Thursday, January 7, 2010

Abraham, Issac and Jesus

Why had Isaac not been sacrificed? The sins of Abraham and his family were still there. How could a holy and just God overlook them? Well, a substitute was offered, a ram. But was it the ram's blood that took away the debt of the firstborn? No.

Many years later, in those mountains, another firstborn son was stretched out on the wood to die. But there on Mount Calvary, when the beloved son of God cried, "My God, my God - why hast thou forsaken me?" there was no voice from heaven announcing deliverance. Instead, God the Father paid the price in silence. Why? The true substitute for Abraham's son was God's only Son, Jesus, who died to bear our punishment. "For Christ died for sin once for all, the just for the unjust, to bring us to God" (1 Peter 3:18). Paul understood the true meaning of Isaac's story when he deliberately applied its language to Jesus: "He who did not spare his own Son, but gave him up for us all - how will he not also, along with him, freely give us all things?" (Romans 8:32)

Here, then, is the practical answer to our own idolatries, to the "Isaacs" in our lives, which are not spiritually safe to have and hold. We need to offer them up. We need offer them up. We need to find a way to keep from clutching them too tightly, of being enslaved to them. We will never do so by mouthing abstractions about how great God is. We have to know, to be assured, that God so loves, cherishes, and delights in us that we can rest our hearts in him for our significance and security and handle anything that happens in life.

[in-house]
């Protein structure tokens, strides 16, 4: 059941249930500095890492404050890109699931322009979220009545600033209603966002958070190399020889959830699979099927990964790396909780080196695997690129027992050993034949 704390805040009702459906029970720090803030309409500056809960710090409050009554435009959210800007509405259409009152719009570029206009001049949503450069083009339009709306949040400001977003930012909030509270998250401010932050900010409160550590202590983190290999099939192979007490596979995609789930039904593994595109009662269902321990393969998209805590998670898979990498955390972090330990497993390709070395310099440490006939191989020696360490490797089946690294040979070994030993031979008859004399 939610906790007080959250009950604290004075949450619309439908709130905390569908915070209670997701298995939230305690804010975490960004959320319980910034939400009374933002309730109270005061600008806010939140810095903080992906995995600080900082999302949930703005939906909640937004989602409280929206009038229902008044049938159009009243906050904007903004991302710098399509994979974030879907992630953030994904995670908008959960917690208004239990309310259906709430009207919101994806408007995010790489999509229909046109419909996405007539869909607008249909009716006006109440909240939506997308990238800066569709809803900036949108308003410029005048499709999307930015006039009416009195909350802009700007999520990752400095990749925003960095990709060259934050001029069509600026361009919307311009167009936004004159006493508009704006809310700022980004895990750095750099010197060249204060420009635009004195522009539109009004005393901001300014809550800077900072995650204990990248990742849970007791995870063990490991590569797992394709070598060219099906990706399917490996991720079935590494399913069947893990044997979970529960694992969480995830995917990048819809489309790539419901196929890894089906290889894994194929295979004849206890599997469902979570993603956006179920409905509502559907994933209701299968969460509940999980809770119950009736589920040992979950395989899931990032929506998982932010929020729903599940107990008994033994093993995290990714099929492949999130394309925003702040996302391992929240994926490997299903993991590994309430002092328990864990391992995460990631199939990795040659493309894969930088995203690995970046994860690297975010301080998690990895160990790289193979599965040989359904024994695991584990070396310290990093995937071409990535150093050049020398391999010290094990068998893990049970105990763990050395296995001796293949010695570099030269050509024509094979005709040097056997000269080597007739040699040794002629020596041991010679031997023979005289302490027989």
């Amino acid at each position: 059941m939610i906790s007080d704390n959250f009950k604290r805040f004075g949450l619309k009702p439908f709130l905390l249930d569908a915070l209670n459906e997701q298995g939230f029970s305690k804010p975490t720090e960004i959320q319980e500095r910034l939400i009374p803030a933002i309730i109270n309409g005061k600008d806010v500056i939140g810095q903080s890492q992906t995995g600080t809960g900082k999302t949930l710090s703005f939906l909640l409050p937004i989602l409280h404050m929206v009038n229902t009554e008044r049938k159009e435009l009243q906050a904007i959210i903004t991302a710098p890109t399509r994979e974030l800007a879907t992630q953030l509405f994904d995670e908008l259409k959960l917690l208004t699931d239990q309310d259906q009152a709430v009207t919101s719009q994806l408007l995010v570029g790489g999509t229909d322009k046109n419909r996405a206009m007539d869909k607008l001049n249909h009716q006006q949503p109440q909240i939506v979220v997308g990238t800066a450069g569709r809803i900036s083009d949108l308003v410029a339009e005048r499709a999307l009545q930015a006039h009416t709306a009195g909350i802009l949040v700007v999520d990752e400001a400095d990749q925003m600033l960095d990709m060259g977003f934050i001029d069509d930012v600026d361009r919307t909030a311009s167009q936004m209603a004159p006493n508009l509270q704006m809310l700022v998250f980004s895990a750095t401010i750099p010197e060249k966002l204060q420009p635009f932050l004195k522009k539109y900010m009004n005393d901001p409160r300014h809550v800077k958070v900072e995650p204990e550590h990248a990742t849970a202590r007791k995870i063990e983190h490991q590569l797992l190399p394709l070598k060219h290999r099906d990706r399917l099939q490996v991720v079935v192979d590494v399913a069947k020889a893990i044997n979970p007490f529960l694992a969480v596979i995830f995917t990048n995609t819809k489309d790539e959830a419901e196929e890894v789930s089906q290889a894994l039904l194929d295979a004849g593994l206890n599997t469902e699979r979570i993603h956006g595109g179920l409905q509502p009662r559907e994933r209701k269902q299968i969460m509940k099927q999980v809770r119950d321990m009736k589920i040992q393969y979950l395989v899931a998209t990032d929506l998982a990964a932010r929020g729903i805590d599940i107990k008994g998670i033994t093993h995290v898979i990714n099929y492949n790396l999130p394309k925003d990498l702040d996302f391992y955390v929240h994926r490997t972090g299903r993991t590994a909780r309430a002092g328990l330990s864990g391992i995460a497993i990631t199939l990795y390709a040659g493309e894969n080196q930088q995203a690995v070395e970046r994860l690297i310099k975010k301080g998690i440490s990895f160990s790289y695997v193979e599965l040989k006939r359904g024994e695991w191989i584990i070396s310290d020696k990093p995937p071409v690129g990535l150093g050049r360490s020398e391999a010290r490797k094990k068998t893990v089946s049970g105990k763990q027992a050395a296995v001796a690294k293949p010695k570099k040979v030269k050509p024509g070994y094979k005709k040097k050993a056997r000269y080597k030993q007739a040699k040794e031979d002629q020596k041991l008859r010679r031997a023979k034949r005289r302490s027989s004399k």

Very cool stuff. I know for me, often I will ask myself how can I be more like Abraham and have his faith. Blah. We are missing a big point there. The story of Abraham and Isaac is a foreshadow of Jesus.

I found it fascinating the idea of one to many and many to one. Isaac, Abraham's only son, through him will have people of many nations. And Jesus, the only Son (John 3:16!), one man saved people of many nations. One to many, many to one :)

Reading this book, it cuts clearly that we all have idols in our heart. I know I do. And it just to show how much grace God has and willing to give up in order redeem us.

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